Every once in a while I go back and watch Breaking Fourth’s Ctrl just to double check that it’s as good as the headline I wrote for it back in June 2016 promises. I see a lot of VR movies that fail to move past the gimmick stage, so it’s always a relief to watch something that isn’t as concerned with a sense of awe so much as it is character-driven storytelling that leaves an impact. That piece was a darkly challenging debut, the likes of which we’re finally starting to see more of from the film and theater visionaries in this industry.
Breaking Fourth’s follow-up, Utopia 6, is also a worthy entry in the immersive entertainment industry.
When I met the team in London last week they gave me the impression that this is a piece to help stretch the studio’s legs a bit; it’s been over a year since Ctrl debuted and they’re working on bigger projects that the film’s success has opened the doors to. Utopia 6, meanwhile, was pieced together in a few months as a collaboration with writer Jo Harper. It’s a little shorter, though in some ways similar to its predecessor, unfolding almost like a radio play. I found myself intrigued by its ideas, and still thinking about its implications days after viewing.
Utopia 6 explores themes of outsidership, elitism, and family. The film takes you on a virtual tour of its developing titular city, a fictional labyrinth of exquisite buildings and parks, serving as an impossible oasis in the middle of a war-torn world. But not just any wanderer can stumble into this haven; citizenship is only allocated to the elite, with a few charitable exceptions. One such exception is Bea, a graduate of a Refugee Apprenticeship scheme that works closely with the Utopia Life Corporation’s CEO, Anna. They’ll guide you through the city, though it soon becomes clear that neither of them survived the emotional trauma of the apocalypse unscathed.
Utopia 6 itself is all just a little too neat — a kind of bland paradise. As you’re taken along its streets you’ll be pointed toward idyllic new features such as self-cleaning parks and picturesque apartment spaces. It’s the kind of place you might dream of living in (and, oddly, it reminded me of London’s Olympic Village), but it all comes at deep personal cost.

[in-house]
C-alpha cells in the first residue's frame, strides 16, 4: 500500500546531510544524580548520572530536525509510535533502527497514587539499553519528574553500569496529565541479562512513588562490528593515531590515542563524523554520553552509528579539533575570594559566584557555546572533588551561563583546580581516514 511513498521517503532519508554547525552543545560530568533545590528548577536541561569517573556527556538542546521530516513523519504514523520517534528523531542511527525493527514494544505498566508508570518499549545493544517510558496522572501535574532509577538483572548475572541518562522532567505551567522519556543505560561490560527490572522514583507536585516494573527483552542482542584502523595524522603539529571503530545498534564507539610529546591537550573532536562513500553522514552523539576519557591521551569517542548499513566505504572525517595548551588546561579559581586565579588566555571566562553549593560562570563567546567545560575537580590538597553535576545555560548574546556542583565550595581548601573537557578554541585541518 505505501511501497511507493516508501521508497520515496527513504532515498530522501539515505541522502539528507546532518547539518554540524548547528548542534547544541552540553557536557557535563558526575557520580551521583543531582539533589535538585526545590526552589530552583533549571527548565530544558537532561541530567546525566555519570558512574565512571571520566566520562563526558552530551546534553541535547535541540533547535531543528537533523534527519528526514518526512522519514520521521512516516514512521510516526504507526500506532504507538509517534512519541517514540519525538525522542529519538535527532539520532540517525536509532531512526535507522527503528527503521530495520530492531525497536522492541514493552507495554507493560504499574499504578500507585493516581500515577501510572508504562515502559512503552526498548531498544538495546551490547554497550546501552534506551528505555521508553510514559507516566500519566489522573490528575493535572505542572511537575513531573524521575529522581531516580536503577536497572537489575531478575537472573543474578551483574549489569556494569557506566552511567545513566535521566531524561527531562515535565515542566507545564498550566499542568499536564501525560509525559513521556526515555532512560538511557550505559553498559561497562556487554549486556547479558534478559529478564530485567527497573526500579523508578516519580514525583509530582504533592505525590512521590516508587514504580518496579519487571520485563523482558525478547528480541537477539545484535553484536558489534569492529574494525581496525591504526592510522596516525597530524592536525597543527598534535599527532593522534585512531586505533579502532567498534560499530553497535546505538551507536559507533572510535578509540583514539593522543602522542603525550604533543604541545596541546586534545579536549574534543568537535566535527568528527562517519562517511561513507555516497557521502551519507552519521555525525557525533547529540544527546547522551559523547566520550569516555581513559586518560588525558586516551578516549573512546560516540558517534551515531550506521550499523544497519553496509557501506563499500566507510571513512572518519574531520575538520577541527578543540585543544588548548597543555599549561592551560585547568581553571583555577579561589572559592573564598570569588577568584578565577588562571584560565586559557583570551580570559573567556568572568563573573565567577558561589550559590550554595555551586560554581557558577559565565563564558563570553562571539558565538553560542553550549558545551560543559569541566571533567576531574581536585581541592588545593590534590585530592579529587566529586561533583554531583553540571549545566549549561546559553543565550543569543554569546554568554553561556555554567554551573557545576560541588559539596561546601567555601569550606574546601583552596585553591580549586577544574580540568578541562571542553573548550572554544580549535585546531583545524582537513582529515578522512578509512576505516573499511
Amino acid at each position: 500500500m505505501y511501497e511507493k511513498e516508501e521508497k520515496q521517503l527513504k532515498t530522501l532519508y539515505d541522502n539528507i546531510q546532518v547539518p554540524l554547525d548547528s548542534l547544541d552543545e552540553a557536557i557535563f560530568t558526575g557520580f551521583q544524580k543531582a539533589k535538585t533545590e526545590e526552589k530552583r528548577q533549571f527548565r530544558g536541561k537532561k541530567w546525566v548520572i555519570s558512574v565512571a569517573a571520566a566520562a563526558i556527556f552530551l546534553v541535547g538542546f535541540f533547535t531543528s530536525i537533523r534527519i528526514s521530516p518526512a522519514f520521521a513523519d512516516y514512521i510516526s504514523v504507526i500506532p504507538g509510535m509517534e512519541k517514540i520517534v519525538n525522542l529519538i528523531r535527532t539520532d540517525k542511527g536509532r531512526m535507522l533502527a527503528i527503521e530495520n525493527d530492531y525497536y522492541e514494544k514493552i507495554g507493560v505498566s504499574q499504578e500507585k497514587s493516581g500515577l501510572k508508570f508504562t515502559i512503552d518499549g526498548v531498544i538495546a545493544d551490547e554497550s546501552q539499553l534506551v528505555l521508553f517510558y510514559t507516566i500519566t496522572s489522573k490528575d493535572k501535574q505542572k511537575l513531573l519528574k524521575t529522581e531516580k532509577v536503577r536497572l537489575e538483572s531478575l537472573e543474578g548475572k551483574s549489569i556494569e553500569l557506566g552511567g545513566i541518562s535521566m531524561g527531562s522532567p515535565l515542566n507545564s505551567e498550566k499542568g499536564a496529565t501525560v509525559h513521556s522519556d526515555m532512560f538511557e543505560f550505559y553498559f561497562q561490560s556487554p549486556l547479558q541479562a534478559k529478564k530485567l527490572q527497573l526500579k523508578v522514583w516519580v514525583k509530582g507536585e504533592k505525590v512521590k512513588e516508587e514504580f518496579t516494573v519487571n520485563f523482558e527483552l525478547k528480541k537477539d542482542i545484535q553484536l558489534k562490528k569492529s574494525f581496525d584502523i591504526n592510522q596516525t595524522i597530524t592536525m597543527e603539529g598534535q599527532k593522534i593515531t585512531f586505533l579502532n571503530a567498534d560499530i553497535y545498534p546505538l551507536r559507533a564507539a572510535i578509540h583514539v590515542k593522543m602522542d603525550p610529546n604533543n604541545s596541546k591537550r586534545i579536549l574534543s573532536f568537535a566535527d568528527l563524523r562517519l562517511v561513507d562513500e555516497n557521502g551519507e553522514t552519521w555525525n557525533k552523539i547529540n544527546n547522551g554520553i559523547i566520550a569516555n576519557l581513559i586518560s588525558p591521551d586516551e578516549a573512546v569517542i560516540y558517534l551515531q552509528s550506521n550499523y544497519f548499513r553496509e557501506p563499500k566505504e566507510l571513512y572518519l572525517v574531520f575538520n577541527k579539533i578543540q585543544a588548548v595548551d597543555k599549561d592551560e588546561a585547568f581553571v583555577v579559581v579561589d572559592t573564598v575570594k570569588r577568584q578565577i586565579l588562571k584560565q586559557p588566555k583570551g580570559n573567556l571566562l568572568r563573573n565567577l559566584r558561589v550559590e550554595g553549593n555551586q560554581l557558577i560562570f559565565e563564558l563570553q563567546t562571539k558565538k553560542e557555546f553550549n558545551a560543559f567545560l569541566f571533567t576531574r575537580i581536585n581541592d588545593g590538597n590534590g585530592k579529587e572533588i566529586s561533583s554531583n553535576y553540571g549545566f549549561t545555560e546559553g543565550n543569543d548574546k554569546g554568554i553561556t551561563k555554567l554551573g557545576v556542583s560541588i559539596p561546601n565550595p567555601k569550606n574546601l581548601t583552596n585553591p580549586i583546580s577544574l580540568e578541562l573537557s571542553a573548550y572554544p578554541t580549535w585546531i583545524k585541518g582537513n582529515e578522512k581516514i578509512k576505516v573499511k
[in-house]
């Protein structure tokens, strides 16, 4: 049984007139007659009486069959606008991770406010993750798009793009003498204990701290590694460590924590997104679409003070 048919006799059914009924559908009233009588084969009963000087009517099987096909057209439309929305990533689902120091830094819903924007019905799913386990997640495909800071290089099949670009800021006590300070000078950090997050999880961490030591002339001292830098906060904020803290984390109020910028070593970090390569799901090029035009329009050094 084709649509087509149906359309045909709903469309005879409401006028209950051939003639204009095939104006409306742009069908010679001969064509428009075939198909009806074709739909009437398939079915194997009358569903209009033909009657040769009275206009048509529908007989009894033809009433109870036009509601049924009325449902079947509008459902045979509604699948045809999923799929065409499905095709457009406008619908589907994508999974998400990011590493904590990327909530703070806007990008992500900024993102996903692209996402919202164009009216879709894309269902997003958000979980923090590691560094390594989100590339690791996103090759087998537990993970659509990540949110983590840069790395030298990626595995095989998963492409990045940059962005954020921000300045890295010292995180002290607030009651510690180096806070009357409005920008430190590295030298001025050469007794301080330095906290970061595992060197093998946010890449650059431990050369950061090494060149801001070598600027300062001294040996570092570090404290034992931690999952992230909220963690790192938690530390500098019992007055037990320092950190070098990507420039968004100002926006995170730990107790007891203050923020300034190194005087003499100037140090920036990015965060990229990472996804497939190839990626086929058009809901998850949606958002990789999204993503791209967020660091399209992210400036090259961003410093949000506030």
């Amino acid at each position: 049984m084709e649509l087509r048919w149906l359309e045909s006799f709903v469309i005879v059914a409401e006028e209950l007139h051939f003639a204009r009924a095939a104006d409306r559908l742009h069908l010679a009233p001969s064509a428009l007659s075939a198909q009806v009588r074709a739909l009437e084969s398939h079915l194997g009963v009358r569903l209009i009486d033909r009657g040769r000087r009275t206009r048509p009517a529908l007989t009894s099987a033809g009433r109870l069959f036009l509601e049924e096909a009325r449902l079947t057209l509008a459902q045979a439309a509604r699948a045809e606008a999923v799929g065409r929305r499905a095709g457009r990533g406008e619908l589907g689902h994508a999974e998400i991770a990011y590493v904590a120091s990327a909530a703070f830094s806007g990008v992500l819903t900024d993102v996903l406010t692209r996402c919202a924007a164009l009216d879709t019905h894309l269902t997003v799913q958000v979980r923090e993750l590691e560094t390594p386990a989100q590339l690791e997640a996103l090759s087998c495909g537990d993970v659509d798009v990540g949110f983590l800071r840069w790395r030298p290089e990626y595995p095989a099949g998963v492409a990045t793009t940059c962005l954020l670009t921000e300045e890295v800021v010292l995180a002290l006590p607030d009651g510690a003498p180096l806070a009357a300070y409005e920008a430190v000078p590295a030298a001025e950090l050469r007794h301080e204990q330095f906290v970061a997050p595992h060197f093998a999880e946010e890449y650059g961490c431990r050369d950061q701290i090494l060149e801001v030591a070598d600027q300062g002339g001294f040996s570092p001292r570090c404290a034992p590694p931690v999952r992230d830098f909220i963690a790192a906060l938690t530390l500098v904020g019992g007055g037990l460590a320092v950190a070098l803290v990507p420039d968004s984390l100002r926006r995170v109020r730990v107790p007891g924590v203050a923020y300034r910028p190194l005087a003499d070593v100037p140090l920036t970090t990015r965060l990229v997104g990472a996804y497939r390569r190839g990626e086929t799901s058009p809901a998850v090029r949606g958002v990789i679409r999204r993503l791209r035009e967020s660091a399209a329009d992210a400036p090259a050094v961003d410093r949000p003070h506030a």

No matter how perfect the setting, you can’t escape the surrounding tragedy of Utopia 6’s ravaged planet. It’s a somewhat ignorant and insensitive construction that expects its citizens to simply forget about their past lives when they enter its grounds. But through Bea and Anne I was reminded how the past can catch up to us in dangerous ways as well as the importance of properly processing trauma. Like Ctrl before it, we slowly begin to peer into the cracks in our character’s lives despite how they try to present themselves, and the mounting sense of pressure to beg and plead for identity is something I could relate to. If you’ve ever wanted to belong to something or someone, then I think you’ll relate too.
There’s this curious awkwardness to Utopia 6. You don’t see the characters that join you, instead just hearing their voices overhead. In some ways I felt like an intruder, eavesdropping in on the lives of people that have been through great personal turmoil and can’t help but like it show. It’s the same sense you get when you enter VR and hear people in the outside world talk over your head. But that silent spectator, in turn, gives you room to build a picture of what’s really going on here.
The result is an interesting piece that gives you a little food for thought. Breaking Fourth tells me that one user removed the Gear VR headset and proclaimed the team had perfectly captured the world as it is today. I don’t think that’s quite the case (and I don’t think the team does either), but it’s not hard to think of the elements of our current society that could lead us down that path.
If you’re in Edinburgh over the next few weeks then try and check Utopia 6 out at the Future Play Festival. Otherwise, keep an eye out for a wider release.